Jon M. Huntsman School of Business

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Wednesday, February 29, 2012

"Find a gray-haired mentor"

Justin Gold could write a book on being a passionate person. From my initial greeting and throughout his lecture his passion was contagious. He was not only passionate about his business but also about his interests, hobbies and family. My experience with Justin was not limited to the lecture as I was able to be his host throughout the night. The following points are concepts I learned from not only his lecture but also from my interaction with him throughout the night.

Justin Gold, Founder and CEO of Justin's Nut Butter
Know who you are: When I met Justin, he was in a food distributor trade show. I noticed Justin was unique as I walked around the room looking at the different booths and their reps. He was the youngest one in the room but looked comfortable in talking with the other vendors. When I introduced myself he greeted me as one would a good friend. I did not feel any ego or superiority. Throughout the night he stayed true to this character and was comfortable in his skin and with his story.

Let your supply chain feel some ownership: When Justin was trying to get into stores he regularly went to the buyers and asked their opinion of the product. He asked for their feedback on everything from the recipe to the packaging. While he did not always implement the feedback he would later go back to the buyer and ask for their feedback again and again. By doing this, he built a relationship, and the buyer felt he/she had given input to the final product they finally would decide to place on the shelves.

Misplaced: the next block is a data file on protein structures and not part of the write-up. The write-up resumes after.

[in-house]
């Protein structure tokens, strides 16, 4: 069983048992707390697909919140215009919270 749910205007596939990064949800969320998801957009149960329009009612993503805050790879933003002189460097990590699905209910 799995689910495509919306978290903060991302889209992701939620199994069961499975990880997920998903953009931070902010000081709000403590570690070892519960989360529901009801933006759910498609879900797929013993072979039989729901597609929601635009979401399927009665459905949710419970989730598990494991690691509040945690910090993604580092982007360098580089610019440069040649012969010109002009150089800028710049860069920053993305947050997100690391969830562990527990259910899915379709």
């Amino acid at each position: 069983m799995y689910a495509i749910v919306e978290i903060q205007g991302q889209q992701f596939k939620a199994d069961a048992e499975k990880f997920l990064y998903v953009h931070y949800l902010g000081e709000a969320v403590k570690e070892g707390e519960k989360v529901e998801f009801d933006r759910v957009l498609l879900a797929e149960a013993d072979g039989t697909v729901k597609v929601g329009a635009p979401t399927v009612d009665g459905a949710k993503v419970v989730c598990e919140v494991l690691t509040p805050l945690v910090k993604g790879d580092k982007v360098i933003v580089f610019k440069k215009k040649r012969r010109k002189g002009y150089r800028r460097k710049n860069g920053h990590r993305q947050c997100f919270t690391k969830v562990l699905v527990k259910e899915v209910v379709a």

Find a gray-haired mentor: The right mentor is one that has time and is interested in giving back to the next generation. His mentors have been the key to his success as they have unlocked doors to capital, determining strategy and building distribution networks. An interesting experience occurred on our drive to the campus. Justin spent a half hour on the phone with another entrepreneur giving advice on how to get into the market. After the call he said that he has about five of those calls a week and rarely hears again from them. A mentor is someone that is a long-term relationship and not a one-time event like these calls.

Do the things you love now: The life that gives meaning to the rest of life has to be nurtured and scheduled. The activities that you love can all to easily be pushed to the side. He was tempted to live at the office all his waking hours but his mentor told him to keep doing the things he loved because he risked forgetting how to do those things. I recognize this personally because I am doing this now with school. I have not been hiking in far too long. I keep telling myself there is no time and push it off.

Start with the end in mind: Justin has a strategic plan on where he wants to take the company. There are two general plans for his company’s future. He wants to build the company into a national brand and keep running it as long as it is fun. The other plan is to build it to the point that he can have a healthy exit sale. He knows that to have the second exit strategy he needs to currently be in contact with companies that could potentially purchase his company.

- Bryce Huff

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